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Bosphorus Bridge

Davis & Geeta Davis Turkey Adventure – Part 1

It was with a sense of anticipation and expectation that we planned a trip to Turkey, Austria and Hungary in May 2009 and surely we were not disappointed. Our visit to Turkey began with Istanbul, the capital city of the Byzantine and Ottoman Empires still ranking as one of the most ancient living cities of the world. The city was founded during the reign of the Roman ruler Emperor Constantine who desired to build a city that would rival Rome on the site of the old Greek colony of Byzantium at the entrance of the Bosphorus. This was known in the early 4th century AD as Constantinople.

After we checked in, we were taken to the impressive Grand Topkapi Palace of the Ottoman Sultans. It is situated on a high ground from where one could have a panoramic view of the Bosphorus and the Sea of Marmara, separating Europe and Asia.The sections that displayed jewels, precious stones, crystals and porcelain used by former sultans housed in the highly ornate halls were spectacular.

Our visit to the 15th century Grand Bazaar was an unforgettable experience because nowhere in the world is there such a huge covered market with decorated arches leading to various shopping areas – around 4000 shops full of treasures.

Post dinner we enjoyed a traditional Turkish show that included belly dancing.

The next day included a visit to the old city Sultanahmet where the magnificent structures of St. Sophia and the Blue Mosque are located. We walked through the ancient semenax amazon Hippodrome of the Byzantine period which was the scene of games and races. There are three columns exhibited here – the obelisk, Serpentine Column and the Column of Constantine. Roman ruler Justinian left a majestic landmark – the basilica of St. Sophia, constructed around 535 AD. This is an architectural marvel when one considers the period in which it was constructed. The well-laid out garden around it was full of tulips and other flowers in full bloom which was a feast to the eyes.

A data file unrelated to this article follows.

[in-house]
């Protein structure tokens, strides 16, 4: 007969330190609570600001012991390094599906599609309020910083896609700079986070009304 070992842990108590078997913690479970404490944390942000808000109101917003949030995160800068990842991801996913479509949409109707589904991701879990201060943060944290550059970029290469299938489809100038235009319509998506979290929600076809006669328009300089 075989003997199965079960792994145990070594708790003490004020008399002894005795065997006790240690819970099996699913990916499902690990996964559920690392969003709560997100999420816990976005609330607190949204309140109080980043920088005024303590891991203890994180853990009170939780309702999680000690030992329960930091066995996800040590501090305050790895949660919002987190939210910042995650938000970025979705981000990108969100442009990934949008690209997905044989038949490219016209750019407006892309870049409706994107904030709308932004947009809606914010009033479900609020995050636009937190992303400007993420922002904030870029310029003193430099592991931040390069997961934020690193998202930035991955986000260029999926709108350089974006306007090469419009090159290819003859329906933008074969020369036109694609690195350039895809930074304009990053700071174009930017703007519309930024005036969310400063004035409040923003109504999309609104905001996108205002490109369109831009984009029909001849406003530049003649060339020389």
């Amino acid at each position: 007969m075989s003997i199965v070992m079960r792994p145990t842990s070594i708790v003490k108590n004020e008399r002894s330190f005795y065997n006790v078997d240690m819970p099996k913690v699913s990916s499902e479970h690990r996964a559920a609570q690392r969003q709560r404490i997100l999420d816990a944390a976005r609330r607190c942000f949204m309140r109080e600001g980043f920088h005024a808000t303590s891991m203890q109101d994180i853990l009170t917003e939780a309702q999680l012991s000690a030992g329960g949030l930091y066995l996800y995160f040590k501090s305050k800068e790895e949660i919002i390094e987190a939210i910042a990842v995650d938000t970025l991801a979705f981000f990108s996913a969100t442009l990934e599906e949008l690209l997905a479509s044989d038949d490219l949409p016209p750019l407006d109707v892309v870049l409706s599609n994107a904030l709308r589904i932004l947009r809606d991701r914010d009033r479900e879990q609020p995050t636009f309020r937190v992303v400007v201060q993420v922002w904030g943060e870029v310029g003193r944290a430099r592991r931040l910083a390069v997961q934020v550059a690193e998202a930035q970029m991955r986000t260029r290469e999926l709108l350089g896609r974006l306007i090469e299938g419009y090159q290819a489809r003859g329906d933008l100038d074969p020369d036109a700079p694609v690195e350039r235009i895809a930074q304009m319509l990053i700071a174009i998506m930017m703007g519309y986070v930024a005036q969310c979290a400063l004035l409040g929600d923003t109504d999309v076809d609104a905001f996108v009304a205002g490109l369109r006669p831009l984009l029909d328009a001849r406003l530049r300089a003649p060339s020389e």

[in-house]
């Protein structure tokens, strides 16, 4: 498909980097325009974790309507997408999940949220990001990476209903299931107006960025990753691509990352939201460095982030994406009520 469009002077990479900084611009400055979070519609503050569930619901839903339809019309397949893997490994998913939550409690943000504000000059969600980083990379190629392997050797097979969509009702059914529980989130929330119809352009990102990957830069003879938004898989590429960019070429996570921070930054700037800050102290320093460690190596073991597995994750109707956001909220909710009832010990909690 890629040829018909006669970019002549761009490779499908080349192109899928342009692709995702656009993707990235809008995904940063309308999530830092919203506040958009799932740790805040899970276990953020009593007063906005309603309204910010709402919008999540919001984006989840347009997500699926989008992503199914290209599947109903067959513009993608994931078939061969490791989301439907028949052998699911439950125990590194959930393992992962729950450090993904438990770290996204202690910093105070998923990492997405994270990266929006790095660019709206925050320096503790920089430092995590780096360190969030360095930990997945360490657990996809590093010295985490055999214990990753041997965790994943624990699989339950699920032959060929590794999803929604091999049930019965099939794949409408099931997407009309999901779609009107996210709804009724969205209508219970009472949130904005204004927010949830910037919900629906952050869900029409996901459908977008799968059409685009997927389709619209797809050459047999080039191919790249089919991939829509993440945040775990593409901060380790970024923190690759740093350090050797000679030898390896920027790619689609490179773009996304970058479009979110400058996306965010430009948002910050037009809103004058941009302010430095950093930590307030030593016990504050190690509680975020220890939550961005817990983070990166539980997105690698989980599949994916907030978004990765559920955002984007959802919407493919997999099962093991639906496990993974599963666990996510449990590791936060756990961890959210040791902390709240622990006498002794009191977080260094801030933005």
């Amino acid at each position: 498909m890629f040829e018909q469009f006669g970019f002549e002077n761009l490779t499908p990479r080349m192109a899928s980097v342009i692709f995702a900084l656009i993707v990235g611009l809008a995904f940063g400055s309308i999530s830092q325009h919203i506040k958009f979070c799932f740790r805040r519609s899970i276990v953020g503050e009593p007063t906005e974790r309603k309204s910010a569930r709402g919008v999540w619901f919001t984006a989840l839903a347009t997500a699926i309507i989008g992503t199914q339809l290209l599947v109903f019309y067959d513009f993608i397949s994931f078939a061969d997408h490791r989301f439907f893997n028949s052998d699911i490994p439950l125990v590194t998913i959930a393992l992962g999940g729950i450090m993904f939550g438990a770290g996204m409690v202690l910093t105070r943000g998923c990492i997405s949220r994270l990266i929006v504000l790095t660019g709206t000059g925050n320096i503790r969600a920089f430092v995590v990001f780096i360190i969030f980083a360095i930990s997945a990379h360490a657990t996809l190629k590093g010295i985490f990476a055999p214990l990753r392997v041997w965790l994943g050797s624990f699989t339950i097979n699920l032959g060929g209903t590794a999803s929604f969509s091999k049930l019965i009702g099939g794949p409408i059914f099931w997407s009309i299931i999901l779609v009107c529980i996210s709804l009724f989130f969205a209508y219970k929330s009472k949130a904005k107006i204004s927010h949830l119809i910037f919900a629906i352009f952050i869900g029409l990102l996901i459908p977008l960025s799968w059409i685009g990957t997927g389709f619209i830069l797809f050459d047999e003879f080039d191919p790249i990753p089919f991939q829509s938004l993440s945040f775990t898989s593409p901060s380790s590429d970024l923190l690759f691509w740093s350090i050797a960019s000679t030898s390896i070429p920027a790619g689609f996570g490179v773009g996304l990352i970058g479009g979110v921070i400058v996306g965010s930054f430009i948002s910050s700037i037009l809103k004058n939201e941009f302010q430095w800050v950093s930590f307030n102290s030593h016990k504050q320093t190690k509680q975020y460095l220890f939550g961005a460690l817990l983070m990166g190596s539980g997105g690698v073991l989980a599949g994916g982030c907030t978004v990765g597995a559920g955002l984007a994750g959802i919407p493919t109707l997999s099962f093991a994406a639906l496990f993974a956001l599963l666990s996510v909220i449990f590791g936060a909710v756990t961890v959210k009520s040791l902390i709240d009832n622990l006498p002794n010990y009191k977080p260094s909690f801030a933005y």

Later we visited the 16th century Sultanahmet Mosque, also known as the Blue Mosque because of its breathtaking intricate designs created with blue Iznik tiles.

Of course a visit to Istanbul never ends without a cruise along the shores of the legendary Bosphorus. The waterway is lined with historic mansions and Baroque Palaces and the crowded skyline is dotted with dominating domes and tall minarets.

After Istanbul, we continued our long journey to Gallipoli along the highway overlooking the Sea of Marmara amidst the beautiful landscape. The Gallipoli Peninsula was the scene of the First World War. During the battles, thousands of soldiers from Australia and New Zealand sacrificed their lives. Even today the deployment of AZNAC troops (25th April 1915) is commemorated every year. We were engrossed with the numerous trenches, war cemeteries and a well-maintained museum. This region particularly evoked a keen interest in me since my father was a part of the Indian Army contingent which participated in the campaign.

After ferrying across the Dardanelles straits we had a comfortable stay in a spacious resort by the sea shore at Canakkale. The day ended but not the journey. Therefore we continue to explore the next day….

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